Number of Uninsured Americans Aged 18-64 Down 2 Percentage Points

The number of uninsured Americans, aged 18-64 has dropped by two percentage points from the first quarter of 2013 to the first quarter of this year, according the Centers for Disease Control (CDC).

As shown in figure 2, that brings the proportion of uninsured down to where it was about ten years ago. In other words, Obamacare has not managed to overcome the results of the recession that began in December 2007. Plus, much of the reduction in uninsured is a result of more people becoming dependent on Medicaid, which is welfare, so should not be viewed as the same type of benefit as individually owned or employer-based health insurance.


That’s not much of a result, is it?

For reasons discussed in a previous entry, I am more partial to the CDC’s National Health Insurance Survey (NHIS) than to other estimates of the uninsured. The primary reason is that the NHIS differentiates between those uninsured today versus those uninsured for the long term:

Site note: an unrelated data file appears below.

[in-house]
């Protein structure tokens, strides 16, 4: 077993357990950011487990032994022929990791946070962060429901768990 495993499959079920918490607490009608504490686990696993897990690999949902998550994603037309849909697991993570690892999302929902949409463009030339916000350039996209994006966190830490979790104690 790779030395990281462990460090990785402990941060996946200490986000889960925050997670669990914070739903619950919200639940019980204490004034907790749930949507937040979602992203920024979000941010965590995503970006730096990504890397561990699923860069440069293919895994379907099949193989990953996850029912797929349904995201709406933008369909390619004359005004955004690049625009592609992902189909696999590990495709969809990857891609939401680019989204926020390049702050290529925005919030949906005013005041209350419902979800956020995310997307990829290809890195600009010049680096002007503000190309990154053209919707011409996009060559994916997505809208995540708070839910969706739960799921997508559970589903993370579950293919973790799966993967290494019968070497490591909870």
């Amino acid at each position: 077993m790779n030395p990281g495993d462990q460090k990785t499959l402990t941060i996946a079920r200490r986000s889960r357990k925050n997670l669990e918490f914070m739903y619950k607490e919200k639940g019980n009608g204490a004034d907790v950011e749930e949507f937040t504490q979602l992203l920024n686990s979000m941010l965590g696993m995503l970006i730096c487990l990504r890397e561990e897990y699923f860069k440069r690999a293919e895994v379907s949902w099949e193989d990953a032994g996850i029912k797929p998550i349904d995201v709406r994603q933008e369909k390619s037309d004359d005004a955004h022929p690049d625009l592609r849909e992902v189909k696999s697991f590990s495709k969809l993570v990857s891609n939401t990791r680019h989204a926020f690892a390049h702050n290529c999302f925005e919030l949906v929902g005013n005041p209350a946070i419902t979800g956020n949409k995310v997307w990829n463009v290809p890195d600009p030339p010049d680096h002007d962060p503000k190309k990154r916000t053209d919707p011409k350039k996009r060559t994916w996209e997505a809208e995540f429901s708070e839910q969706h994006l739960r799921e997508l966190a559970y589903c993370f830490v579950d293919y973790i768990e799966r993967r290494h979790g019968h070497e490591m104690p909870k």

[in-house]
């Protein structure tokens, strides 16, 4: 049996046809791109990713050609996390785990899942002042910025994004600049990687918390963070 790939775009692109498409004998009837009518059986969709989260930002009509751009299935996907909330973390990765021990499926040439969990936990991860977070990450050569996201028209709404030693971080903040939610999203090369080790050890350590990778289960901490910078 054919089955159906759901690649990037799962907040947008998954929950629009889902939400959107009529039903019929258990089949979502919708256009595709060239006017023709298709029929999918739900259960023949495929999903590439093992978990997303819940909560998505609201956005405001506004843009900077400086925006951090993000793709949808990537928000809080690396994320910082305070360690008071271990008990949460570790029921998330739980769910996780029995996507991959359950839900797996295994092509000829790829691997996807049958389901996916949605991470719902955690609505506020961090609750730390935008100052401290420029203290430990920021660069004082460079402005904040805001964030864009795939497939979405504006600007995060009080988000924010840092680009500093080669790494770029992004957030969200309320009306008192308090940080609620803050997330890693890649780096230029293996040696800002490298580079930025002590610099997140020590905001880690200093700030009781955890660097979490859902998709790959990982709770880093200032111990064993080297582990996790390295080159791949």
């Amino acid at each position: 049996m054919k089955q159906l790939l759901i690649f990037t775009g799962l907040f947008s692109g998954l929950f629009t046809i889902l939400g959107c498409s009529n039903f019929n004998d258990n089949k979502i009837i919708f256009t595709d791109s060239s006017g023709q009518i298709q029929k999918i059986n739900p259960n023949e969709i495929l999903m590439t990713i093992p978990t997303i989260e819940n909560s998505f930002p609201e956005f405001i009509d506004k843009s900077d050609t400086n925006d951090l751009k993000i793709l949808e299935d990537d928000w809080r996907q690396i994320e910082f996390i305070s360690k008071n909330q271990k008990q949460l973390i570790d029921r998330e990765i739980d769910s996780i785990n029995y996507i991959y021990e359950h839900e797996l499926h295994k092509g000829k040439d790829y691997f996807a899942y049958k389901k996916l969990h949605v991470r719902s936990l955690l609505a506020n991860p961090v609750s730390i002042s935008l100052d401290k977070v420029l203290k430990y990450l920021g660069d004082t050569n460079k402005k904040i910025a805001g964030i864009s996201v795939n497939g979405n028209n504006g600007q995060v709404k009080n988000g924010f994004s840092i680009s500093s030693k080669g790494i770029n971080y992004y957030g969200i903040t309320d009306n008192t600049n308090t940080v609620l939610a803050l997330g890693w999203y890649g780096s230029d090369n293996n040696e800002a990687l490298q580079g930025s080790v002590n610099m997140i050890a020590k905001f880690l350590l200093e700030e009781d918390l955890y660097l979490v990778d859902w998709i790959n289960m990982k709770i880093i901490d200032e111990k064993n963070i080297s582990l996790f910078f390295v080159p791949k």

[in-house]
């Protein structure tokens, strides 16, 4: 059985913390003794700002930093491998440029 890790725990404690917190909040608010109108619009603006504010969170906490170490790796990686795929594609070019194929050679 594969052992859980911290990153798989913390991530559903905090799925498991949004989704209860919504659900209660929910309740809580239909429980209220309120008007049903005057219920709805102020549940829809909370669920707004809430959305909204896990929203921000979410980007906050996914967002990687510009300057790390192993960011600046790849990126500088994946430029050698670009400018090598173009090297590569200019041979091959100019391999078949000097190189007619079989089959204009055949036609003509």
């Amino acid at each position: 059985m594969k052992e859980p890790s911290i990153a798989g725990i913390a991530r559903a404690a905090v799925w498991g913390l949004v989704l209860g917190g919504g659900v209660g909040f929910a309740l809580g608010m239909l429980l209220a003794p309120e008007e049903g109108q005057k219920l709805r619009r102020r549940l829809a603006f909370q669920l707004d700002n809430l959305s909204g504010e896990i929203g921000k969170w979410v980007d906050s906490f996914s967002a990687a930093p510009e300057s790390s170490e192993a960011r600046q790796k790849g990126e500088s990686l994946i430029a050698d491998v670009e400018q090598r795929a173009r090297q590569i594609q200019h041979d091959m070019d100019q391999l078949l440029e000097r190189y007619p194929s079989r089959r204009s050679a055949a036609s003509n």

In the first 3 months of 2014, 41.0 million persons of all ages (13.1%) were uninsured at the time of interview, 55.5 million (17.8%) had been uninsured for at least part of the year prior to interview, and 29.9 million (9.6%) had been uninsured for more than a year at the time of the interview.

There is a lot of churn in health insurance, which is a consequence of the tax code giving our employers monopoly control of our health dollars. If we were freer to buy our own health insurance, there would be far less friction. This is a problem that Obamacare makes worse, by adding another way to buy health insurance, but regulating and limiting it without fixing the problem of employer-based benefits.

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